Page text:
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Wednesday, March 27, 2013

Flat Aggie In Northern Missouri

March 27,2013
Flat Aggie is reporting back after visiting Laurie from Country Linked.  Be sure to stop by and tell her what a great job she did hosting Flat Aggie.  If you missed the Introduction to Flat Aggie, be sure to read the post to see what our first grade class is up to. -KFM


Dear Mrs.  Piatt,

Thank you so much for sending Flat Aggie to our farm.   We really enjoyed having her here with us this past week.  We showed her many different things and all over our farm.   Let me tell you what Flat Aggie learned and saw while she was here.

First off Flat Aggie arrived on a very nice day.  It was very warm out and our children, Wyatt (9), Kendall (6), and Tessa (3) were playing outside enjoying the sunshine.  On the day Flat Aggie left, we had very cold temperatures and two inches of snow on the ground.  Very typical here in Missouri to have extremes in temperatures in the same week.  

Here in northern Missouri we have rolling hills, nice flat farm ground and timber land.  Around our home we have pastures for our cattle and crop land for raising corn and soybeans.  This time of year we also have a lot of geese who like to come and visit on their way back up north.  We are currently not in the fields doing work and the cows all have had their babies, so this time of year is devoted to repairs, working cattle, cutting wood, feeding hay to the cattle and trying to not get stuck in the mud.

Flat Aggie was able to see Gpa (grandpa) feed hay to the cows.  We give the cows and their calves large round bales of hay every other day.  Flat Aggie is a lot smaller then the bales of hay!  Last summer was very dry here and we did buy hay off of other farmers who did not need it, but usually we grow and bale our own.      

The first big thing that she got to do was help us work calves.  This means that we ran each calf through the working chute so that they could be given their booster shots.  Just like you get shots from the doctor, the calves need shots to keep them healthy.  We worked two groups of calves and left another group to be worked later in the week.  In three weeks, these calves will be weaned from their mama’s.  This means that they are big enough to be on their own and no longer need milk.  This day was nice, just really, really windy!  This makes the calves a little harder the handle, but we try and make it as easy as possible on them because no body likes to get shots.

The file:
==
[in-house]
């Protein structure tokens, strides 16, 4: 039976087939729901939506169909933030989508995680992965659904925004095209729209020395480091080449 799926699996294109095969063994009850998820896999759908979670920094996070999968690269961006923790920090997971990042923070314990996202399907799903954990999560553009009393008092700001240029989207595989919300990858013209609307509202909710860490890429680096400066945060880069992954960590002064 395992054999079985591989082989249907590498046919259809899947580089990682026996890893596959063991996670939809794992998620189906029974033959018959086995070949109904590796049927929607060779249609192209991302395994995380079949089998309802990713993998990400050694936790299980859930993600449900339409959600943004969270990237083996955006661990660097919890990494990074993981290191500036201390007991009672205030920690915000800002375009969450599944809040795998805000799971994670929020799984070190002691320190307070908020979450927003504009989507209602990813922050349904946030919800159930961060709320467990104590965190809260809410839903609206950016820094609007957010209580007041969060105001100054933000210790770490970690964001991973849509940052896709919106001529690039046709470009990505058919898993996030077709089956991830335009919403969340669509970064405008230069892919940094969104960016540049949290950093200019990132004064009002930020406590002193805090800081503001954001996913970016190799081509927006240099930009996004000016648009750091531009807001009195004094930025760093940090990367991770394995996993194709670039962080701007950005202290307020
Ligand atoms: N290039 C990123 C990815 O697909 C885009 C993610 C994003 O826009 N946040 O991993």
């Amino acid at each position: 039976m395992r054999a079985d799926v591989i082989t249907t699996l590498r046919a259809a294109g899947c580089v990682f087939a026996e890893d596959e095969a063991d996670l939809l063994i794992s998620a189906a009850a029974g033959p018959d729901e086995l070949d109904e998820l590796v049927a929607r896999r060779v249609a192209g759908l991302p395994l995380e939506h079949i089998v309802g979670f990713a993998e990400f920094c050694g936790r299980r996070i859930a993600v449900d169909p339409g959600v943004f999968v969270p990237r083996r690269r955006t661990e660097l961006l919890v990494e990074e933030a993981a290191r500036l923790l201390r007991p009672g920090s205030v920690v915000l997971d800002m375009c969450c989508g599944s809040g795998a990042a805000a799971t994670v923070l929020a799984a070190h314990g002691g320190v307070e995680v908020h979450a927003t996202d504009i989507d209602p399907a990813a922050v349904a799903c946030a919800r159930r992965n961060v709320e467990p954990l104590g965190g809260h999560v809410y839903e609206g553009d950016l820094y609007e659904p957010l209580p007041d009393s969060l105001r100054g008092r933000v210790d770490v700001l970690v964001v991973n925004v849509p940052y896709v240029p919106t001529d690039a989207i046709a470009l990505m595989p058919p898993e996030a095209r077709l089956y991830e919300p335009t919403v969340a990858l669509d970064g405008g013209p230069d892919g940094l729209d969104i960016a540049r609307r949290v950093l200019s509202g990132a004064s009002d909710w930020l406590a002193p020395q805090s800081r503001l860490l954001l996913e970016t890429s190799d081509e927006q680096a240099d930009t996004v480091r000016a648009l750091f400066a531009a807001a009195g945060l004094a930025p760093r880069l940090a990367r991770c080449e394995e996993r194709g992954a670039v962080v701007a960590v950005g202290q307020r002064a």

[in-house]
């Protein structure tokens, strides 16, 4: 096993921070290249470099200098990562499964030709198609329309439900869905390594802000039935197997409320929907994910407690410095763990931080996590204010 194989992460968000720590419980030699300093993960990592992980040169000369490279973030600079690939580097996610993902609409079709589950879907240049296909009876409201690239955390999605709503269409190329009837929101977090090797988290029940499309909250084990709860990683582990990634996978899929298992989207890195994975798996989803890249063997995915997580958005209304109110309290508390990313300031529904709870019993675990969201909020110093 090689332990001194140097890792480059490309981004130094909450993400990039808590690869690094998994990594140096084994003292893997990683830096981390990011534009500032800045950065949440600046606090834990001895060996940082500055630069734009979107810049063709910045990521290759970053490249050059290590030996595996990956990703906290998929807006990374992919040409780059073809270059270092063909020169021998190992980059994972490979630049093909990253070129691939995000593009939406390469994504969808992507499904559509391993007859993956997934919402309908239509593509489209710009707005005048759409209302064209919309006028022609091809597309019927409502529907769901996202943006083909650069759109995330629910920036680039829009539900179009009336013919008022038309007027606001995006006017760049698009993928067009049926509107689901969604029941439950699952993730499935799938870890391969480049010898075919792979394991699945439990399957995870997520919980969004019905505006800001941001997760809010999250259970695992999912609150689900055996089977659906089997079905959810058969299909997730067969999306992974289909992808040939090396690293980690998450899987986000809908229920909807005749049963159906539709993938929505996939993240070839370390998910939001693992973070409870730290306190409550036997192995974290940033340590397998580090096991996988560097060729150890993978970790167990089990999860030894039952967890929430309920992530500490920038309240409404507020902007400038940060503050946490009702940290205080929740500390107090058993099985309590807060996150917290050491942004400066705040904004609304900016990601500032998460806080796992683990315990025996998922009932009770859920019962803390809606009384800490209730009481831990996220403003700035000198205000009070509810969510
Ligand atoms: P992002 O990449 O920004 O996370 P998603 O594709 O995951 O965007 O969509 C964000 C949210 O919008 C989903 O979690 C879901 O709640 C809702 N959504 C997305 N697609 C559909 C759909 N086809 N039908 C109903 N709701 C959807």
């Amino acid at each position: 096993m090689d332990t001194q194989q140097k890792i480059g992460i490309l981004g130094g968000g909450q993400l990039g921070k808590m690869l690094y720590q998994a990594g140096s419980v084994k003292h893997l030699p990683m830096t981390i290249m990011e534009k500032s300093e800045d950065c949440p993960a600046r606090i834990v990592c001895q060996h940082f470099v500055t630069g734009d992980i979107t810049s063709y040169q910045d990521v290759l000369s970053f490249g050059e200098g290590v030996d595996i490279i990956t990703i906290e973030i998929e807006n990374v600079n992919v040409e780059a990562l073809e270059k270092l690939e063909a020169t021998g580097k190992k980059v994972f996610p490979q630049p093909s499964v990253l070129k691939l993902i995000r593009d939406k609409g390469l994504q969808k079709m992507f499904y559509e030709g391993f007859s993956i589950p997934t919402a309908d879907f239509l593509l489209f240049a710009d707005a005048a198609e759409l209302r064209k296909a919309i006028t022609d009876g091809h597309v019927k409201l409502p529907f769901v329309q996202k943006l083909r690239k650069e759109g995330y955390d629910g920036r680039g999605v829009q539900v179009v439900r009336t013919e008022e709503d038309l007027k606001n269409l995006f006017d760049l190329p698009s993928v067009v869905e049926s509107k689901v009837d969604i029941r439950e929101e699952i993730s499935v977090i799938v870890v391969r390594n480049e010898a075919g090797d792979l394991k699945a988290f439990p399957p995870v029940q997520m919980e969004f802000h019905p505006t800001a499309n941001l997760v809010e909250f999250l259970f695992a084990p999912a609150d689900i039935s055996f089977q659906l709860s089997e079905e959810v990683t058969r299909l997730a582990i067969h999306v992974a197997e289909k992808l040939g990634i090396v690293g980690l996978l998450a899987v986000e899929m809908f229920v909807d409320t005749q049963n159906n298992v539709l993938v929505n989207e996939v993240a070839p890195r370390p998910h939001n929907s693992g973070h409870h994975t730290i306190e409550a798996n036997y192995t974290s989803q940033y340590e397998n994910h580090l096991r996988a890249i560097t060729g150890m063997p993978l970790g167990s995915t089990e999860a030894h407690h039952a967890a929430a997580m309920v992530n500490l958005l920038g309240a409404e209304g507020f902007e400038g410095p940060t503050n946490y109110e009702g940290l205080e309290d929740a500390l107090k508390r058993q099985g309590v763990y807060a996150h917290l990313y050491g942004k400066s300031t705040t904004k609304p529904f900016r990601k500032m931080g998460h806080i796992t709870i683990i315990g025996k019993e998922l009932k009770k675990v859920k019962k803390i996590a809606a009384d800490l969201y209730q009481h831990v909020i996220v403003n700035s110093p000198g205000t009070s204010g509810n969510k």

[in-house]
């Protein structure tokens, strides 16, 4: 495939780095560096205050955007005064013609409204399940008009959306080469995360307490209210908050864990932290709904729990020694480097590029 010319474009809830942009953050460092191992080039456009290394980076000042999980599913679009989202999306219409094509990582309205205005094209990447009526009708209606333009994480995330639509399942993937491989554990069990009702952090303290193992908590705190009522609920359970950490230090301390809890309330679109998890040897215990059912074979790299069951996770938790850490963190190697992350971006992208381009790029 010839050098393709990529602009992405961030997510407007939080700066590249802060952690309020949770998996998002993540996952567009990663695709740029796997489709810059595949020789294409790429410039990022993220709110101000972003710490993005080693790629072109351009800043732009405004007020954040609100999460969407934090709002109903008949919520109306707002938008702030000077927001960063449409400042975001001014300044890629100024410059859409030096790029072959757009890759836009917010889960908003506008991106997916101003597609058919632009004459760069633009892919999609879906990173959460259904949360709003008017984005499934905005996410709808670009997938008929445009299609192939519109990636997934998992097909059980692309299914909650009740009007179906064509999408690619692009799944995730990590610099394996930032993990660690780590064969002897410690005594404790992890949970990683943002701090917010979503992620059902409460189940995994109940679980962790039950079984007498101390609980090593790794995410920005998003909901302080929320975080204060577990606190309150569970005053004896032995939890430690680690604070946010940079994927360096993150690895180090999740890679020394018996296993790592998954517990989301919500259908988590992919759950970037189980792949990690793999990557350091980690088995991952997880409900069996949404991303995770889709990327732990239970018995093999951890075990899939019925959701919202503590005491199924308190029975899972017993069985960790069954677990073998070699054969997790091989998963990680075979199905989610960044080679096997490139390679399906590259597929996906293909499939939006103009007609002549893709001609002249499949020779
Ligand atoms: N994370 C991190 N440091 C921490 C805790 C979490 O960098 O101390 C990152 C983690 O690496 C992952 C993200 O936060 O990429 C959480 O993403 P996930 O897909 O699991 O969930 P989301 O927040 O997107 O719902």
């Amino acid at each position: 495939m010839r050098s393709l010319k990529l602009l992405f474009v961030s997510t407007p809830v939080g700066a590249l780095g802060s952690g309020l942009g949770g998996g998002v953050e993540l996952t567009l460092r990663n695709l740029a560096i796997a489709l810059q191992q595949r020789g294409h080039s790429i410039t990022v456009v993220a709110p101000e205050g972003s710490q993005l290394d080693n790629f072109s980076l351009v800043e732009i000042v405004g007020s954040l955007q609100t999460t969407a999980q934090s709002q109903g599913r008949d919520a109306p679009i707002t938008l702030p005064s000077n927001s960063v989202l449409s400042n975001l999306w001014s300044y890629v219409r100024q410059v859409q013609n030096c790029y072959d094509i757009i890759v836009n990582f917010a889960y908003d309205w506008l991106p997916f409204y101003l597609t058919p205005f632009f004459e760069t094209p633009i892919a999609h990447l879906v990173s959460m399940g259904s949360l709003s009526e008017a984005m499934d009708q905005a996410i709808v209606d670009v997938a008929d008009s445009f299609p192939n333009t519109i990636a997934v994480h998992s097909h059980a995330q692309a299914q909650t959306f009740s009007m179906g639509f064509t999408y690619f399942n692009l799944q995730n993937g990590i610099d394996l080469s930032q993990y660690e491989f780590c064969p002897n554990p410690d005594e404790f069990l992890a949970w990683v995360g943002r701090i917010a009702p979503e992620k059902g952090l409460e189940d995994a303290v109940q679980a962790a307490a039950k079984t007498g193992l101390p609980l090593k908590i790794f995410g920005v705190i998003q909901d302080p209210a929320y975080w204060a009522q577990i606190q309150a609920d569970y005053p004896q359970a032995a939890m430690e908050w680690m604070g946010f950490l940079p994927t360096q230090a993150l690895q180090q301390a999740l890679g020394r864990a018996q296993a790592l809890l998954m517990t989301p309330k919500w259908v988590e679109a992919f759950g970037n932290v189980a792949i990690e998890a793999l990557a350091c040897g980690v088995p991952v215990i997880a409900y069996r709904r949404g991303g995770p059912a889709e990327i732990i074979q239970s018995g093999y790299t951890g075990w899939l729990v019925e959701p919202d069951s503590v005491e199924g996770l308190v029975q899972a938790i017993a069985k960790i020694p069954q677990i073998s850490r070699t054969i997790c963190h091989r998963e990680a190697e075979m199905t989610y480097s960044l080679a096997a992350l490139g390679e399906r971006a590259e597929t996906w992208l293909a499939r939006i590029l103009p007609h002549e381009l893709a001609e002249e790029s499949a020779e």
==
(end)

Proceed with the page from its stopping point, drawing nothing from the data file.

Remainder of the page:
Last week was also National Agriculture week.  On Tuesday, we took Flat Aggie and two baby pigs to the school so that we could talk to the students  about agriculture.  The students and teachers enjoyed seeing and petting the pigs.  Flat Aggie as well as the students learned many new things about pigs.  Things like a female pig who has not had babies yet is called a gilt and that there can be up to as many as 18 babies born to one mama.  Did you know that your crayons and glue are made from pig by-products?  Ask FA what else pigs give us.  




After being at the school, we then took Flat Aggie to a local area attraction.  Our historic covered bridge.  It used to be over a creek called Locust Creek, but to make sure that the 100+ year old bride would be around for years to come, it was moved away from the creek so that visitors can go and see it.  Flat Aggie, Wyatt, Kendall, Tessa and their cousin Drew all went to the bridge.  Horse drawn wagons used to use this bridge many years ago.  

Another fun thing that she did was to visit my husband, Seth, at his off the farm work.  Seth is a salesman for a seed company.  You know the seed that the farmers put in the ground to grow crops?  Well he is the one that makes sure farmers get the seed that they want from his company, Burrus Hybrids.  On this day he was in a large warehouse where the seed is stored until the farmer is ready to have it brought to his farm.  This time of year farmers are getting their equipment ready to go to the fields and they need to have the seed handy for when the time is right to start planting.  The warehouse can hold thousands of bags of seed.  Each bag can weigh up to as much as a 1st grader!  Flat Aggie enjoyed seeing all of the seed bags and containers and even got to sit on the forklift.

Flat Aggie arrived on beautiful day, but by the end of her time here, the weather was not very nice for being out side or doing much farm work.  FA did help Wyatt with one last thing before she left though.  Wyatt bought a pig for his 4-H project and was needing to name him.  After many suggestions from friends and family, he finally settled on a name and Flat Aggie was there to reveal it.    

I hope you enjoyed hearing about our farm and what Flat Aggie did while she was here.  If you have any questions, please let me know.  

Sincerely your new friends from Missouri,
Seth, Laurie, Wyatt, Kendall  and Tessa Link
www.countrylinked.wordpress.com

-A note from KFM:
Here are some additional pictures that were taken during Flat Aggie's time with the Link's in this post.

Didn't Laurie and her family do a great job of hosting and showing Flat Aggie around?!
Be sure to find her on Facebook as well at Country Linked.

Be sure to check out Flat Aggie's other adventures in American Agriculture: